London– Researchers have found that disrupted and poor quality sleep in the earliest months of a child’s life can be an indicator of depression, anxiety and behavioral problems among toddlers.
The study, published in the journal BMJ Paediatrics Open, found a clear relationship between sleep problems in infancy such as frequent night wakings, short sleep duration or difficulty in falling asleep and particular emotional and behavioral problems at 24 months of age.
Although childhood sleep problems are extremely common and their association with daytime behavioral difficulties is well recognized, this study shows for the first time how sleep problems in infancy and very early childhood are associated with emotional and behavioral problems later in childhood.
“Our results show that infants who sleep for shorter periods of time, take longer to fall asleep and wake up more frequently during the night are more likely to show emotional and behavioral problems in later stages of childhood,” said lead researcher Isabel Morales-Munoz from University of Birmingham in the UK.
“It’s likely that sleep quality in these early months and the development of self-regulation – the ability to control our behavior – are closely intertwined,” Morales-Munoz added.
For the findings, the research team studied the results of two sleep questionnaires completed by parents within the CHILD-SLEEP birth-cohort, a large study cohort based in southern Finland.
For this specific study, the researchers obtained information from nearly 1700 parents who completed a baseline questionnaire, and reported on sleep habits of their children at 3, 8, 18 and 24 months.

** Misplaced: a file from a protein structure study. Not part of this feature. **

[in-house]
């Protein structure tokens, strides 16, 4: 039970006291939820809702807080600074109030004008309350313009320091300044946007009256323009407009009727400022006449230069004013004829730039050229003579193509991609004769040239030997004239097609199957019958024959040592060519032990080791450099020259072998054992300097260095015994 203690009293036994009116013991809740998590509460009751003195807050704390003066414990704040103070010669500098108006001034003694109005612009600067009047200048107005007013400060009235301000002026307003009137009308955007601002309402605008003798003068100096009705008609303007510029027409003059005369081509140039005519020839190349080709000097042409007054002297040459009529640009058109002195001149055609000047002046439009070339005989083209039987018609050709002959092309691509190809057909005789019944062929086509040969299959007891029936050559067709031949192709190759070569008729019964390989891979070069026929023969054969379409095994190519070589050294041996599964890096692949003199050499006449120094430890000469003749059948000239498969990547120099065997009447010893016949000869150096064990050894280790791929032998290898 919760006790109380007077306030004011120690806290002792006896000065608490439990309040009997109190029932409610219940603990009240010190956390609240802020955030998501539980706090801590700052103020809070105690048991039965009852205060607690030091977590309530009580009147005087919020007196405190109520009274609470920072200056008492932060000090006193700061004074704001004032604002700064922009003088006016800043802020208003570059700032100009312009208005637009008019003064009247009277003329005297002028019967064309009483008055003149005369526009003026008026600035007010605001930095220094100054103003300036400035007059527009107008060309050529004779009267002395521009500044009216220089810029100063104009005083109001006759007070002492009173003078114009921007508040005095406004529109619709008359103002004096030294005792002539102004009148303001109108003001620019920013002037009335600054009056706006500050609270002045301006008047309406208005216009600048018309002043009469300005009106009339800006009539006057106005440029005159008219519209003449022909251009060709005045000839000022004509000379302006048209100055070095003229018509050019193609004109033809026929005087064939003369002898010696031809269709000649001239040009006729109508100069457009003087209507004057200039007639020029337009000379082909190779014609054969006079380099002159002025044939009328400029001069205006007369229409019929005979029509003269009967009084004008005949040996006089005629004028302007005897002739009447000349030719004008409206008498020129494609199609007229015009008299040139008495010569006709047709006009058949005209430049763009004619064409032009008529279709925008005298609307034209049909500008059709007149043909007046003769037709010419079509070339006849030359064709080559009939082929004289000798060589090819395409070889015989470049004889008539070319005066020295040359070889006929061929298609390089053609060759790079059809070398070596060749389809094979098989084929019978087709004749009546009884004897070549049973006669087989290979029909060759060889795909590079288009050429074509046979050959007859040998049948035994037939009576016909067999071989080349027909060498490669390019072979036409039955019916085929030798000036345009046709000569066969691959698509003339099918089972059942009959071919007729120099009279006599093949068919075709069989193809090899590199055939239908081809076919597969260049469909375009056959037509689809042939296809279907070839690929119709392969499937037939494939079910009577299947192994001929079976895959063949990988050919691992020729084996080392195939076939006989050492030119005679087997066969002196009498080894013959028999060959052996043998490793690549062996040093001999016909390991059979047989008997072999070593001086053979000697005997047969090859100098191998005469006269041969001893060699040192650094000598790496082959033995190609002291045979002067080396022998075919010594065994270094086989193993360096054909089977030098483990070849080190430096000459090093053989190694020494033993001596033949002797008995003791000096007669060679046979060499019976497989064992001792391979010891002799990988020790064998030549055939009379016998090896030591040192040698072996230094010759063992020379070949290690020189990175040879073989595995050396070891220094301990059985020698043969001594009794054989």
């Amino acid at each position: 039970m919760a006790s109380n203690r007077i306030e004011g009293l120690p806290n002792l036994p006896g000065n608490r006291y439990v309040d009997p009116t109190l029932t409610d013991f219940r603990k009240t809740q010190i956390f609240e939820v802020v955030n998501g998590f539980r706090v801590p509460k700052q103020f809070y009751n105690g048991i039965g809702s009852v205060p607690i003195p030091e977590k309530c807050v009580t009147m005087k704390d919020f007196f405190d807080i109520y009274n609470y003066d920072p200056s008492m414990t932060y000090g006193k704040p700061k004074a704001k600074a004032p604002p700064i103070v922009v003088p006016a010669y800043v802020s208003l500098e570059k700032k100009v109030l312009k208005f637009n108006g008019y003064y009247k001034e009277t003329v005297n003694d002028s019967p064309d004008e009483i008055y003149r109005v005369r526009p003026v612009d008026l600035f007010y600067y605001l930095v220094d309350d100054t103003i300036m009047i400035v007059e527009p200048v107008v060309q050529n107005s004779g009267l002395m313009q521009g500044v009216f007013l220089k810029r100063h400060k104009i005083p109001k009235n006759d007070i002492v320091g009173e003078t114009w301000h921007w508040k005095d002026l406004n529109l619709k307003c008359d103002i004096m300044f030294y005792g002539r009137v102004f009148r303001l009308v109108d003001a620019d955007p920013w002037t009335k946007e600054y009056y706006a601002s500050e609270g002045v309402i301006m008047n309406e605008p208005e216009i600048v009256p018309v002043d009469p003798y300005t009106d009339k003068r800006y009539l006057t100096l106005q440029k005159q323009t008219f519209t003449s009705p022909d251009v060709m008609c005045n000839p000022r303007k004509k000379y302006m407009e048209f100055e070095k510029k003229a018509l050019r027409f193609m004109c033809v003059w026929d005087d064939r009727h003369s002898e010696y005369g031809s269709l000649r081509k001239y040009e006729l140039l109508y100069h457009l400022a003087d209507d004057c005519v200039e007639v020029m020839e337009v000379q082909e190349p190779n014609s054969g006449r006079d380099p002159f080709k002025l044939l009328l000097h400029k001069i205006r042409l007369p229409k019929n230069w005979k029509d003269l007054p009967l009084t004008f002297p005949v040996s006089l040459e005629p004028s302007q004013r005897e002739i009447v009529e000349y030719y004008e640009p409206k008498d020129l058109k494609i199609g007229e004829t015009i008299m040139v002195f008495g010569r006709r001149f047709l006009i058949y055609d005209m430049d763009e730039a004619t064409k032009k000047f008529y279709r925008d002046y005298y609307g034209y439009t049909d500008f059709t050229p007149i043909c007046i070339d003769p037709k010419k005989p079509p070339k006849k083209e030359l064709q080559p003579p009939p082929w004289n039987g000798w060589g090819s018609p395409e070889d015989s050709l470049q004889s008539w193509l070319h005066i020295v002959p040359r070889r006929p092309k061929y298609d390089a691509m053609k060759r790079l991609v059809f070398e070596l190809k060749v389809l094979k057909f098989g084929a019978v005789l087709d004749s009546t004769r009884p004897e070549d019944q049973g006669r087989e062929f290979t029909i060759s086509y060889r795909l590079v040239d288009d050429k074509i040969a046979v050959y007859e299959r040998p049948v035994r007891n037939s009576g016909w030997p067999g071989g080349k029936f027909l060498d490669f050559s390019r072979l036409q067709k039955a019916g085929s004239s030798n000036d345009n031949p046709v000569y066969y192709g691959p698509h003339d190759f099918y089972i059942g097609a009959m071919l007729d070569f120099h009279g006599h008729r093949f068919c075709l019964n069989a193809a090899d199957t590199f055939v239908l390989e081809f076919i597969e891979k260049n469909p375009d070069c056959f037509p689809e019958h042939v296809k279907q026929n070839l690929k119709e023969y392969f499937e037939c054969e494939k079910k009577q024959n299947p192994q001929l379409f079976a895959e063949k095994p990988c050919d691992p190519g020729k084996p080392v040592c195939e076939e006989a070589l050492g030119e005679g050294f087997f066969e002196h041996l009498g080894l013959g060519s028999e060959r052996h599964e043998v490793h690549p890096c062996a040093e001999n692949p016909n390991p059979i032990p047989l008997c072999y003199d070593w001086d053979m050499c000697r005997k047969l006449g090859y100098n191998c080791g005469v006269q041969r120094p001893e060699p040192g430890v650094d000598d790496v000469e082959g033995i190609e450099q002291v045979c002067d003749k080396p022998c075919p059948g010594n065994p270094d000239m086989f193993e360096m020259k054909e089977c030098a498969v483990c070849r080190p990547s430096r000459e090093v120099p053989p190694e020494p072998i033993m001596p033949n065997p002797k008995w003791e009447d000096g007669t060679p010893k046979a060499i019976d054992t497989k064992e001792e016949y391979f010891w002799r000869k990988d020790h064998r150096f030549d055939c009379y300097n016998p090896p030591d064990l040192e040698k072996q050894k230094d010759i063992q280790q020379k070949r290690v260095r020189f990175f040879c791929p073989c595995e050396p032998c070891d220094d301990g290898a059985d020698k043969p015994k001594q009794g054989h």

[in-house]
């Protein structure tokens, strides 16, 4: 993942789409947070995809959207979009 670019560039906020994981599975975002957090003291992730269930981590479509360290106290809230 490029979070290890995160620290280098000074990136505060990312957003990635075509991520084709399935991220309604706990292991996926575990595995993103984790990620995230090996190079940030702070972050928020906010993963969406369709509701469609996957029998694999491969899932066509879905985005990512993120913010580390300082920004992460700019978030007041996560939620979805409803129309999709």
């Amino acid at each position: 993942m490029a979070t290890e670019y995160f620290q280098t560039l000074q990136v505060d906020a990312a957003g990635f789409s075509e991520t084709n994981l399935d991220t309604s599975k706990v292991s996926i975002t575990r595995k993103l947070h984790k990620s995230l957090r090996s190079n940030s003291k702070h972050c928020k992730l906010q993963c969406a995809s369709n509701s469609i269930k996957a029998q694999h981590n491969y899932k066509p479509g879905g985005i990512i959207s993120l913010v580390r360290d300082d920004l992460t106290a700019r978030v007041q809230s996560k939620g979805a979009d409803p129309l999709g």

These results were compared with a separate questionnaire on emotional and behavioral symptoms, which was completed by 950 parents at the child´s age of 24 months..
The researchers found that high frequency of night wakings at 3 months was strongly linked to emotional, behavioral and self-regulation (the ability to control emotions and behaviors) problems in toddlers.
Further, infants who experienced shorter sleep duration, who took longer to fall asleep and who experienced frequent night wakings at different stages of early childhood were likely to find problems in regulating their behavior and emotions at the age of 24 months, leading to disrupting emotions and behaviors, such as temper tantrums.
The study contributes to recent research on the role of early sleep problems in socio-emotional development.
The research suggests that infant sleep problems may be due to a variety of mechanisms, including genetic and environmental factors.
“Environmental factors, such as sleeping practices in the family, parental reactions to crying and parental stress also play an important part in a child’s sleep and socio-emotional development,” Morales-Munoz added. (IANS)